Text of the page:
Impacts of Climate Change on Agriculture in Vermont

February 17, 2018

Anyone majoring in Sustainable Agriculture knows that it obviously plays an incredibly vital role within the culture and economy of Vermont. More recently, agricultural processes have employed over 10,500 Vermonters, and local and organic foods have become central to the cultural value of the state, according to the Vermont Agency of Natural Resources. As climate conditions in the northeastern areas shift as a result of extreme climate change, new methods for producing, processing, and distributing agricultural products are becoming more necessary to retain Vermont’s agricultural activity. One of the most primary long-term impacts of climate change on agriculture according to this study is the seasonal weather shift, which includes changes in temperature and precipitation patterns. Another recent analysis from the VANR found that annual temperatures in the northeast increased by exactly 1.8°F between 1900 and 2000, which is much greater than the global average increase of 1.1°F, which was observed over the same time period. The study also noted an increased rate of warming during the winter months and an average 8-day increase in the growing season, as well as an increase in the frequency of extreme precipitation. Increases in temperature and extreme rainfall could seriously impact Vermont’s agriculture in a series of ways; The spread of pests and pathogens, (which may pressure farmers into heavier use of pesticides and herbicides, or, in the case of organic farms, more labor-intensive weed and pest control) decreased milk productivity in dairy cows, increased erosion due to increases in precipitation, improving conditions for warm weather-loving crops, and more difficulty in cultivating cold-weather crops, and another Increase in short-term drought events, which may lead to a greater demand for higher expenses of irrigation. Under this higher emissions scenario, winter temperatures in southern Vermont may not be cold enough to consistently meet the requirements.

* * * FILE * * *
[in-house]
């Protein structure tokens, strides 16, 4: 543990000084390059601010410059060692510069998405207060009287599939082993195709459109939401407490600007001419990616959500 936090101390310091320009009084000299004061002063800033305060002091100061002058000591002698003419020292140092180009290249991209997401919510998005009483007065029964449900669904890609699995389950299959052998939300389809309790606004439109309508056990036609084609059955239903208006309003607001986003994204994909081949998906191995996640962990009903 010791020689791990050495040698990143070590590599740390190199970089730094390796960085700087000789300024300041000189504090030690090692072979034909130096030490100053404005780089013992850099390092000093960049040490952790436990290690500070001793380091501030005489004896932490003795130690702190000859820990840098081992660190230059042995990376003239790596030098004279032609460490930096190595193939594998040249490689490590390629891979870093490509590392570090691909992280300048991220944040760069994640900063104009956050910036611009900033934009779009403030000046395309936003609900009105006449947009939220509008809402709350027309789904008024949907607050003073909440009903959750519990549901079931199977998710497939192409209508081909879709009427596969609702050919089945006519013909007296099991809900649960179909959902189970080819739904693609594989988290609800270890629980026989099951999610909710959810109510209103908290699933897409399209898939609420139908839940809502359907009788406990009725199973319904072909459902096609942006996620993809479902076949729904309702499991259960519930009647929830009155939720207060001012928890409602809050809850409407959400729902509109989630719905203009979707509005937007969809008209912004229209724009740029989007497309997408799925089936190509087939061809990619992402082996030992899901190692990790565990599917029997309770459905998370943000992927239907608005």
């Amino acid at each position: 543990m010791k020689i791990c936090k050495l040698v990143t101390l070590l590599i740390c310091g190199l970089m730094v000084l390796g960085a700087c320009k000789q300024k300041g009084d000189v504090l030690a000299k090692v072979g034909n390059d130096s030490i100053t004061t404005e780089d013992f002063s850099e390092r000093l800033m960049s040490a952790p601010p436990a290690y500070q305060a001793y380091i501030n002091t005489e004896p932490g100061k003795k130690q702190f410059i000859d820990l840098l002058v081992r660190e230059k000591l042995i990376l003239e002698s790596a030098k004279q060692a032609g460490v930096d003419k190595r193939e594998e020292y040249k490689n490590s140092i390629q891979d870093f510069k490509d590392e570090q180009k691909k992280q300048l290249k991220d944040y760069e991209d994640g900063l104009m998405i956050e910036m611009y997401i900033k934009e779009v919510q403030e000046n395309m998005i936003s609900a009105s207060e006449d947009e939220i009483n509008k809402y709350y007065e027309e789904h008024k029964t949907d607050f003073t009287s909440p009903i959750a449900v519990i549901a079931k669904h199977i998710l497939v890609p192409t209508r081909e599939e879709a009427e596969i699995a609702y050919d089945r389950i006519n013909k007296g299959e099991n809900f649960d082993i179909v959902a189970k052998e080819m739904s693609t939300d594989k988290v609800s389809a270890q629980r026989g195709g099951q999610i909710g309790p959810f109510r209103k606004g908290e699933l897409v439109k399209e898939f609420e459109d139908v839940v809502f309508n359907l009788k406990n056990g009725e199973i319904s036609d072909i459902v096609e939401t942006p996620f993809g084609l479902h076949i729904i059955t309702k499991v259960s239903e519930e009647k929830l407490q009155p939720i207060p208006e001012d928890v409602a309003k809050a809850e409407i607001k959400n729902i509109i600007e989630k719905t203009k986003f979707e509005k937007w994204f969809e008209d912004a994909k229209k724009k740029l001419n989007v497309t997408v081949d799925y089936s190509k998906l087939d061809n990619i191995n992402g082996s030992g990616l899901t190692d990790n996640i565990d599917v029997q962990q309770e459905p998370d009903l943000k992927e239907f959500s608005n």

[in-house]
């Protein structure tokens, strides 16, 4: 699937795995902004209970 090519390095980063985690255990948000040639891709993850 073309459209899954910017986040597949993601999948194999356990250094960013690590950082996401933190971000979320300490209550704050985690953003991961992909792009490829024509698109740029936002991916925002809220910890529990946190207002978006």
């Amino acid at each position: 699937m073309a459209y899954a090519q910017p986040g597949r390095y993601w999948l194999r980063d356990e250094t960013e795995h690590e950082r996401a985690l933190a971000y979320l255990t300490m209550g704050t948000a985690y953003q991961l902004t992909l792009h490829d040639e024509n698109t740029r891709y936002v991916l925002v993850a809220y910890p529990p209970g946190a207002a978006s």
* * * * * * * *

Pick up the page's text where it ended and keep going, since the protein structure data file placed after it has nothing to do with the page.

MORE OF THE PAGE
The Vermont Department of Agriculture is already pursuing their emissions reduction strategies; with the 25 x 25 Initiative, a project which aims to generate 25% of Vermont’s energy needs from renewable energy by the year 2025. Seventy-nine percent of that renewable energy is expected to come from active farms, and a number of programs are already in place to make this transition happen. The 25 x 25 steering committee has included renewable energy projects in wind, hydro, solar, biomass, and geothermal power, all of which are expected to help offset the power Vermont currently draws from fossil fuels. The report also includes plans to improve energy efficiency technology- this aims to decrease our reliance on natural resources, reduce and improve usage of agricultural waste, and improve the production of energy crops.


Wolfe, D.W., L. Ziska, C. Petzoldt, L. Chase, and K. Hayhoe. 2008. Projected change in climate thresholds in the northeastern U.S.: Implications for crops, pests, livestock, and farmers. Mitigation and Adaptation Strategies for Global Change.

Parsons, Bob. 2011. Opportunities for Agriculture Working Paper Series, Vermont’s Dairy Sector: Is there a Sustainable Future for the 800 lb. gorilla?. Food Systems Research Collaborative, University of Vermont. Perkins,



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